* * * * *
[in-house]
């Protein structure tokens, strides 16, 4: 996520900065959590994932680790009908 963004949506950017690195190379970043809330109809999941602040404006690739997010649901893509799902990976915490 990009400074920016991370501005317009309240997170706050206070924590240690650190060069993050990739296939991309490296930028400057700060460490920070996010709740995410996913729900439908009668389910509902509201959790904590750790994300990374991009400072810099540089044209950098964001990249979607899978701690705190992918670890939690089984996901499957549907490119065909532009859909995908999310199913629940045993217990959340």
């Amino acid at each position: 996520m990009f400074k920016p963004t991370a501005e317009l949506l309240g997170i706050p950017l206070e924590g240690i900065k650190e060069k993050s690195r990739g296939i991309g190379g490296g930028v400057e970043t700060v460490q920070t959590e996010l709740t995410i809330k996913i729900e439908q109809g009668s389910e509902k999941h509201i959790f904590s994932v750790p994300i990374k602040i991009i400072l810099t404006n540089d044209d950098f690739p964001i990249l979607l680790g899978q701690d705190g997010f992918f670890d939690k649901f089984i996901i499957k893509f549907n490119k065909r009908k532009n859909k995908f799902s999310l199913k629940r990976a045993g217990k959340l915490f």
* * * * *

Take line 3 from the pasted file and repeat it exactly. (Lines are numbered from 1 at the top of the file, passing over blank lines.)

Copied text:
């Amino acid at each position: 996520m990009f400074k920016p963004t991370a501005e317009l949506l309240g997170i706050p950017l206070e924590g240690i900065k650190e060069k993050s690195r990739g296939i991309g190379g490296g930028v400057e970043t700060v460490q920070t959590e996010l709740t995410i809330k996913i729900e439908q109809g009668s389910e509902k999941h509201i959790f904590s994932v750790p994300i990374k602040i991009i400072l810099t404006n540089d044209d950098f690739p964001i990249l979607l680790g899978q701690d705190g997010f992918f670890d939690k649901f089984i996901i499957k893509f549907n490119k065909r009908k532009n859909k995908f799902s999310l199913k629940r990976a045993g217990k959340l915490f």